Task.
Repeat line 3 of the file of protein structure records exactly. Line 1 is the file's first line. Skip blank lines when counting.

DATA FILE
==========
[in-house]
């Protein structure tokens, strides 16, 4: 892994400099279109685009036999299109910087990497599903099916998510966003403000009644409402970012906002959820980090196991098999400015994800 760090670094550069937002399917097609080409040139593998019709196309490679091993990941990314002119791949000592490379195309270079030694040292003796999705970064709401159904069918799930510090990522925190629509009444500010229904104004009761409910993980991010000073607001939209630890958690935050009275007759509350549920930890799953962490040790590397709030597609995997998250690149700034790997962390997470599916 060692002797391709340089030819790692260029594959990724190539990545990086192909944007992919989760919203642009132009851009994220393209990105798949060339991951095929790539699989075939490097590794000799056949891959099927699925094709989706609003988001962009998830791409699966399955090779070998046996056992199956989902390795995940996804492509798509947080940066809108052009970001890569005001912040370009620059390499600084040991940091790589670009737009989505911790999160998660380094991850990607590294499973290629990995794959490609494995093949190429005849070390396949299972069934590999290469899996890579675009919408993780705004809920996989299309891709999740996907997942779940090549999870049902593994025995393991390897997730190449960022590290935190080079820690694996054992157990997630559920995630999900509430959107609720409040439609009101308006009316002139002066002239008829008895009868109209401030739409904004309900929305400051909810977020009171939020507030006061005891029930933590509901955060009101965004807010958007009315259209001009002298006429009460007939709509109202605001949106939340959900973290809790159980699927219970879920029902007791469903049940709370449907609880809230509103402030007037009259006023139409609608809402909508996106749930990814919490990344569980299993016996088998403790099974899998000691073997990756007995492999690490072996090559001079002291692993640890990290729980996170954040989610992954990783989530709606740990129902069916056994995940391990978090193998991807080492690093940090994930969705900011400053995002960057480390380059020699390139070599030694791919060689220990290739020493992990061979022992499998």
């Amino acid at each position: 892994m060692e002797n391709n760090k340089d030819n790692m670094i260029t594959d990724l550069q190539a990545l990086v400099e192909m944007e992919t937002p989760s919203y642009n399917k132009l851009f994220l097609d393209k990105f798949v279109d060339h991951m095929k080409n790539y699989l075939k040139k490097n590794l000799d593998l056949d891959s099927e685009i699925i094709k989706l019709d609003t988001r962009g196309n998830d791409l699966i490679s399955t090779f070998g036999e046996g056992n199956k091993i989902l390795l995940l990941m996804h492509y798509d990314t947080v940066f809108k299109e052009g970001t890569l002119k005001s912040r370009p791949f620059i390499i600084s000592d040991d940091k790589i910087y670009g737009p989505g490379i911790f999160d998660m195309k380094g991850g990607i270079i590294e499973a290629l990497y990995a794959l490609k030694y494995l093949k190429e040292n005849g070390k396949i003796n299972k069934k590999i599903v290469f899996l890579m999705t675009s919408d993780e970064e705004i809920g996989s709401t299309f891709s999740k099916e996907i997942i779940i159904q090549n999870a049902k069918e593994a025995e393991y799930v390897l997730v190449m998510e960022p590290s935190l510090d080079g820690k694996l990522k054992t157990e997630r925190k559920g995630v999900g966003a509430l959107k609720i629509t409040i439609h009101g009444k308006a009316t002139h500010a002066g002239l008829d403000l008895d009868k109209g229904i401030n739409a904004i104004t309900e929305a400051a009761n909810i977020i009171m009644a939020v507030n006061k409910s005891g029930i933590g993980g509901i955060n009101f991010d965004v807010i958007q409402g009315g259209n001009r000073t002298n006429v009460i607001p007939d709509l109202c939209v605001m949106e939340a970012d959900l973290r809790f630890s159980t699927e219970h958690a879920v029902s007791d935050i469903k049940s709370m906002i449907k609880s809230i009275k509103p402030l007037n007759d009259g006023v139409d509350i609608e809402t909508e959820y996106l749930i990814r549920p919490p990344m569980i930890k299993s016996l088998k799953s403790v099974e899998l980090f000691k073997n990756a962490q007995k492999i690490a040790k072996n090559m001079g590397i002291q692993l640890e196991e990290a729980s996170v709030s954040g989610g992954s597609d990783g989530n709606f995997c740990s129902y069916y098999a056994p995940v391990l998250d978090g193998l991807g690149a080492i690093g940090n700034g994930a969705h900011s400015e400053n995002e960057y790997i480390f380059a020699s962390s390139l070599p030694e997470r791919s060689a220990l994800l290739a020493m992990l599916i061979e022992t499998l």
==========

């Amino acid at each position: 892994m060692e002797n391709n760090k340089d030819n790692m670094i260029t594959d990724l550069q190539a990545l990086v400099e192909m944007e992919t937002p989760s919203y642009n399917k132009l851009f994220l097609d393209k990105f798949v279109d060339h991951m095929k080409n790539y699989l075939k040139k490097n590794l000799d593998l056949d891959s099927e685009i699925i094709k989706l019709d609003t988001r962009g196309n998830d791409l699966i490679s399955t090779f070998g036999e046996g056992n199956k091993i989902l390795l995940l990941m996804h492509y798509d990314t947080v940066f809108k299109e052009g970001t890569l002119k005001s912040r370009p791949f620059i390499i600084s000592d040991d940091k790589i910087y670009g737009p989505g490379i911790f999160d998660m195309k380094g991850g990607i270079i590294e499973a290629l990497y990995a794959l490609k030694y494995l093949k190429e040292n005849g070390k396949i003796n299972k069934k590999i599903v290469f899996l890579m999705t675009s919408d993780e970064e705004i809920g996989s709401t299309f891709s999740k099916e996907i997942i779940i159904q090549n999870a049902k069918e593994a025995e393991y799930v390897l997730v190449m998510e960022p590290s935190l510090d080079g820690k694996l990522k054992t157990e997630r925190k559920g995630v999900g966003a509430l959107k609720i629509t409040i439609h009101g009444k308006a009316t002139h500010a002066g002239l008829d403000l008895d009868k109209g229904i401030n739409a904004i104004t309900e929305a400051a009761n909810i977020i009171m009644a939020v507030n006061k409910s005891g029930i933590g993980g509901i955060n009101f991010d965004v807010i958007q409402g009315g259209n001009r000073t002298n006429v009460i607001p007939d709509l109202c939209v605001m949106e939340a970012d959900l973290r809790f630890s159980t699927e219970h958690a879920v029902s007791d935050i469903k049940s709370m906002i449907k609880s809230i009275k509103p402030l007037n007759d009259g006023v139409d509350i609608e809402t909508e959820y996106l749930i990814r549920p919490p990344m569980i930890k299993s016996l088998k799953s403790v099974e899998l980090f000691k073997n990756a962490q007995k492999i690490a040790k072996n090559m001079g590397i002291q692993l640890e196991e990290a729980s996170v709030s954040g989610g992954s597609d990783g989530n709606f995997c740990s129902y069916y098999a056994p995940v391990l998250d978090g193998l991807g690149a080492i690093g940090n700034g994930a969705h900011s400015e400053n995002e960057y790997i480390f380059a020699s962390s390139l070599p030694e997470r791919s060689a220990l994800l290739a020493m992990l599916i061979e022992t499998l």